As the world’s leaders meet to discuss ways to reduce emissions and combat global warming, schools in Minnesota are looking to do the same. Over 100 schools in Minnesota have formed Minnesota Schools Cutting Carbon earlier this year to cut their energy use. One of the participating schools is the University of Minnesota-Duluth, according to the Duluth News Tribune.
Last month, University of Minnesota Duluth students replaced strings of decorative lights in the school’s Ordean Court, an effort that required them to screw in 50,000 new LED light bulbs that use about 90 percent less energy than traditional bulbs.
I can only imagine the time and effort UMD students put into that project, which shows how dedicated they are to being leaders in changing behaviors to reduce global warming. Each of the schools participating in Schools Cutting Carbon, including UMD, received a small grant in order to help them calculate and reduce their carbon footprints.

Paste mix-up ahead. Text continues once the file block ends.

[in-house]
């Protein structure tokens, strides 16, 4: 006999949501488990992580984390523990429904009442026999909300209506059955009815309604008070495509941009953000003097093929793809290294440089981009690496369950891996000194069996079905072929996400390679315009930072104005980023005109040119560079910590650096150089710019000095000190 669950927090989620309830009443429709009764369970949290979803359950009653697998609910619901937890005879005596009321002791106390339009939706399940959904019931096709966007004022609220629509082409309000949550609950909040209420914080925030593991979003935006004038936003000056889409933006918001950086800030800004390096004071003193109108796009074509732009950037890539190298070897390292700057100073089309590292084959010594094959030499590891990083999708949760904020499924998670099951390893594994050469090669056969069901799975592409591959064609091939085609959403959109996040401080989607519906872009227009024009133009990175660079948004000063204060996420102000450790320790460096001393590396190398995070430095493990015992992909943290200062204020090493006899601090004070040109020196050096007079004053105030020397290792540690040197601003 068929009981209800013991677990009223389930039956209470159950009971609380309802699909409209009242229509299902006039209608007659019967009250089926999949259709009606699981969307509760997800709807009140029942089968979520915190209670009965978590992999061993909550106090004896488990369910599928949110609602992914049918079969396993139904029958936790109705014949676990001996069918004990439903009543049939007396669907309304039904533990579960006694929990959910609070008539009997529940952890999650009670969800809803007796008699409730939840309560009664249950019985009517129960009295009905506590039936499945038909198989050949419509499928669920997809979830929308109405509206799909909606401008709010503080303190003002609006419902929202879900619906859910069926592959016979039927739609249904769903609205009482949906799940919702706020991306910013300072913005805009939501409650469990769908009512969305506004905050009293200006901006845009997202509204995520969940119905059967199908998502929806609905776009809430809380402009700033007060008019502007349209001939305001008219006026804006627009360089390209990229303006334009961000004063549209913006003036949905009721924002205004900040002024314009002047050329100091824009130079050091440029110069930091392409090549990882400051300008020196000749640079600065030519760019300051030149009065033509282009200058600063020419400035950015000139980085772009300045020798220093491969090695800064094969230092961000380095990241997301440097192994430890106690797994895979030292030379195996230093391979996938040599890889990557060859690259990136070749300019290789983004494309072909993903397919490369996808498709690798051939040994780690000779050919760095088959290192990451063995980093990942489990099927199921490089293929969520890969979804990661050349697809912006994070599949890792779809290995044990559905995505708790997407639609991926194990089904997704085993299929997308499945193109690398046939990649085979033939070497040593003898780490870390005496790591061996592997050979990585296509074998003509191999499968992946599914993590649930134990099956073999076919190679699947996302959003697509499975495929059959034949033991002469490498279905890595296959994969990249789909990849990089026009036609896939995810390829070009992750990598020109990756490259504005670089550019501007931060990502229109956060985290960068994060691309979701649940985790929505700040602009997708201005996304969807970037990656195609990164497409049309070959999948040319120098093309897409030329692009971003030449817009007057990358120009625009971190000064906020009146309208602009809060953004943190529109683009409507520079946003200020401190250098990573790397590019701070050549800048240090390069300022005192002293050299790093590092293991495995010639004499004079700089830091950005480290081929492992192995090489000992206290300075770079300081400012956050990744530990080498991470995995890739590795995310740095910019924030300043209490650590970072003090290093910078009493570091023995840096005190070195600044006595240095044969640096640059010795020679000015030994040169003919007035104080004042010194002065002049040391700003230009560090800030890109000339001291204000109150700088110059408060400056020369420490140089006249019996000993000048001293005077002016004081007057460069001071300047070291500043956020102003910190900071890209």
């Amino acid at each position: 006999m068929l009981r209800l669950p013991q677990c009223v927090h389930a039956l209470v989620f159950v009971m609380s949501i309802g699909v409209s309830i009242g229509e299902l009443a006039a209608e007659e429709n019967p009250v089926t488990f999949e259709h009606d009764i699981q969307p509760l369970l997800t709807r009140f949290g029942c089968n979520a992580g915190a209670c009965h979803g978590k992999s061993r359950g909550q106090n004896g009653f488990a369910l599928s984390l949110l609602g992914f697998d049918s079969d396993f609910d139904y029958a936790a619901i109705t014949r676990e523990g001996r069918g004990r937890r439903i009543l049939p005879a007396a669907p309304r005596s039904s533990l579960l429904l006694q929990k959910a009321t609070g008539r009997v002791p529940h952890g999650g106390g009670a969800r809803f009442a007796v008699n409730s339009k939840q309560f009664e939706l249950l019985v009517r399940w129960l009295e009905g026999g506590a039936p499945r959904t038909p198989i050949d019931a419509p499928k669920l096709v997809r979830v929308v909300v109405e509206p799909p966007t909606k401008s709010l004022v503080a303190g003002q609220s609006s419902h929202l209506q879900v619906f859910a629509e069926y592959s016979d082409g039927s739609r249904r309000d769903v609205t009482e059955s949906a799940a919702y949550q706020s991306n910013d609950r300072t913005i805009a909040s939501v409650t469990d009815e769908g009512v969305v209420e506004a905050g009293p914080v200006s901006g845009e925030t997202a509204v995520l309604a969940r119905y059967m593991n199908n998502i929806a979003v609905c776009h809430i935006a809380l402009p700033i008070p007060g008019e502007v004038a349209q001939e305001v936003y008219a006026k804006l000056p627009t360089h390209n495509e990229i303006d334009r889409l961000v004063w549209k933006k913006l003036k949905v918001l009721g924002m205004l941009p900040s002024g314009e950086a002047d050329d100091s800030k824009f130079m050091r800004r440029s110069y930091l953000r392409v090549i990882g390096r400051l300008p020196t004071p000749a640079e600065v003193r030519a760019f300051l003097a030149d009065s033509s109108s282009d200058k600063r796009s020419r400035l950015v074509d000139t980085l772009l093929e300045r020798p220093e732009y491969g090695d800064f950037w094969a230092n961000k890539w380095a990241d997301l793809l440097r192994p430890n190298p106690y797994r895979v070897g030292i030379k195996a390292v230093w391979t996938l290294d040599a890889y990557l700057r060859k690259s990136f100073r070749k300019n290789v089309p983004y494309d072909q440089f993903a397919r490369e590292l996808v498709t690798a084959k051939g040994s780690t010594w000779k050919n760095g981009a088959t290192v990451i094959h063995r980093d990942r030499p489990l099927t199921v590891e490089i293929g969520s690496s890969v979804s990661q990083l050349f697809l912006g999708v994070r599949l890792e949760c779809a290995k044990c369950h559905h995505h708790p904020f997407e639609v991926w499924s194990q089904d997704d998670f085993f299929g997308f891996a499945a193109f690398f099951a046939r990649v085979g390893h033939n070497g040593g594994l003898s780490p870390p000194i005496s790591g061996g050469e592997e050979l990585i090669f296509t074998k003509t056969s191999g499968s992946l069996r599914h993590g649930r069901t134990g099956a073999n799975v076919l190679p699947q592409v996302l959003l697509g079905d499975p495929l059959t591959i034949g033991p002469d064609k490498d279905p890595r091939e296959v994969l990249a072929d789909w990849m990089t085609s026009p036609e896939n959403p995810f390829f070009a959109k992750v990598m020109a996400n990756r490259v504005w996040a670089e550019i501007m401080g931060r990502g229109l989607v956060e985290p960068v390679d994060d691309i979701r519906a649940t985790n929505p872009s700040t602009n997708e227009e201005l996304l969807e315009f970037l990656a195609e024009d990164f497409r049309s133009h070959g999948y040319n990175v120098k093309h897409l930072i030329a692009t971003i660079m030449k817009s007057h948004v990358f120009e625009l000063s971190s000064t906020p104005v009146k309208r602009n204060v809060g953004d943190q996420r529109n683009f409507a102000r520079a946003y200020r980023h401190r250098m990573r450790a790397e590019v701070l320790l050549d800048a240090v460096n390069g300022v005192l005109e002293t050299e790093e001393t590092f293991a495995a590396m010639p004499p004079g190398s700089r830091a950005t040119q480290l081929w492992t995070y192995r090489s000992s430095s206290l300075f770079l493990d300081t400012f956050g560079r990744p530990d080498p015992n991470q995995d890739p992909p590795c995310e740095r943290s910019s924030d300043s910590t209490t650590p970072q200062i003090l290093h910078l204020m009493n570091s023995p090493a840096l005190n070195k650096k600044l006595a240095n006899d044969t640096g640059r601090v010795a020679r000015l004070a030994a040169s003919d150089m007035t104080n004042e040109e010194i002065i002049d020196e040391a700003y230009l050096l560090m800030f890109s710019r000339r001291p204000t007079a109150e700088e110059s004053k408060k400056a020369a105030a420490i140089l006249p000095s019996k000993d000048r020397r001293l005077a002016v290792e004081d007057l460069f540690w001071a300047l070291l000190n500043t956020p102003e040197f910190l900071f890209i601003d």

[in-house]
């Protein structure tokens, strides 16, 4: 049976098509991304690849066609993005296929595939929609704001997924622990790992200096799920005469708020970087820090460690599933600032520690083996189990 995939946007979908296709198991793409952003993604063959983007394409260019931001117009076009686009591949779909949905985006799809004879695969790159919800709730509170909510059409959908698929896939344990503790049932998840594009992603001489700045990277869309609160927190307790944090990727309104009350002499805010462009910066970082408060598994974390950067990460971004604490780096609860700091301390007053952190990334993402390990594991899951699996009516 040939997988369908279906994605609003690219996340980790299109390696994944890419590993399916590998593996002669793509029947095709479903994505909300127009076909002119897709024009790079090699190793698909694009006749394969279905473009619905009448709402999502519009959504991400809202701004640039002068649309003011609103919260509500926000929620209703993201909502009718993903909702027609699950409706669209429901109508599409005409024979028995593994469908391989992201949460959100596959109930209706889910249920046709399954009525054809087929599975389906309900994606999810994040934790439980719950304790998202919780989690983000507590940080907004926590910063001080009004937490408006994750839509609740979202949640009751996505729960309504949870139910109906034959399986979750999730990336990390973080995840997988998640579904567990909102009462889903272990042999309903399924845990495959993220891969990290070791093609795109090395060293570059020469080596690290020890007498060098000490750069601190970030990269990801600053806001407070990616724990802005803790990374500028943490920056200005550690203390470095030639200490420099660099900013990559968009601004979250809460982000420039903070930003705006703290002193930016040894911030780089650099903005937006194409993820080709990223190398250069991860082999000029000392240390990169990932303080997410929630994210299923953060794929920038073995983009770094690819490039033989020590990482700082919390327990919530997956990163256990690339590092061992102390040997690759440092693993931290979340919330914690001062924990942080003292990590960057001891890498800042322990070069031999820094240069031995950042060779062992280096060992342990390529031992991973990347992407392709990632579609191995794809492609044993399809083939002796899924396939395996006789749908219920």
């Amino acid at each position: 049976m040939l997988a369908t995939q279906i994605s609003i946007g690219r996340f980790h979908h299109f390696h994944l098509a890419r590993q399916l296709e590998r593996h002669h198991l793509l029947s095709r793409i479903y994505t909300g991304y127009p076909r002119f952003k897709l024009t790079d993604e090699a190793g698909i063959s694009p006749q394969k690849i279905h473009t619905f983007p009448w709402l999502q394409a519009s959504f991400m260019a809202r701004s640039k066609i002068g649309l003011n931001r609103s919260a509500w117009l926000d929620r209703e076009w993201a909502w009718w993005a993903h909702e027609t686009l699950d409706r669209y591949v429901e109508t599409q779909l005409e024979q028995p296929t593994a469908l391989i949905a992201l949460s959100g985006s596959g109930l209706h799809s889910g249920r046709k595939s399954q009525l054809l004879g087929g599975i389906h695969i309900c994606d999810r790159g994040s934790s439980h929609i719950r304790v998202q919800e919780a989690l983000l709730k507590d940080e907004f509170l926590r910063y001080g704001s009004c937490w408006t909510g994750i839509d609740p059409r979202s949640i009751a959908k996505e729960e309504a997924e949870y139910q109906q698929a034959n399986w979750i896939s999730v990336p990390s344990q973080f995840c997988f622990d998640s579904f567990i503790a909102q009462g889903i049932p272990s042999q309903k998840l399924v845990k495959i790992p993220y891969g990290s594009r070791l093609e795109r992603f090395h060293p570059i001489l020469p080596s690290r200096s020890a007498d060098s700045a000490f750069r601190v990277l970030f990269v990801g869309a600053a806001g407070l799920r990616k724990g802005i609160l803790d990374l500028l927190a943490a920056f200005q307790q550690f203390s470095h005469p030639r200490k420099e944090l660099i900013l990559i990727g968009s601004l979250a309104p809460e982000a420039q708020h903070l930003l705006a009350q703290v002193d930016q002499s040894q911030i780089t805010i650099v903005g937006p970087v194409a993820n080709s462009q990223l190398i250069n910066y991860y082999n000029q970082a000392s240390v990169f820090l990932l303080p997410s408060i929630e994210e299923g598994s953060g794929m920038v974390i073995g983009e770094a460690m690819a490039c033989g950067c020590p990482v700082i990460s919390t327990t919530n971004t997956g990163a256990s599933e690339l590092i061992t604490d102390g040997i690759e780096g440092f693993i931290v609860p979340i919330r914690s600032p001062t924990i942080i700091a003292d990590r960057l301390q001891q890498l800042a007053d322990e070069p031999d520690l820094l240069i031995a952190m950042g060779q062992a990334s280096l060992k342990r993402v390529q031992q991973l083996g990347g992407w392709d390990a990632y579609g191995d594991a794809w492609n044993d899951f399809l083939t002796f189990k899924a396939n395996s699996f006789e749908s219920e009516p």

College students aren’t the only ones participating—Aitkin High School students are looking for ways to effectively carpool while elementary students in Proctor who call themselves the Green Bandits hope to run several computers off of one drive and cut energy use by 80 percent.
This initiative encourages students to become actively engaged in combating global warming. They are already committed to changing their lifestyles in ways that cut energy use and carbon emissions, something that needs to happen globally as well as among students in Minnesota.
Photo: ripkas on Flickr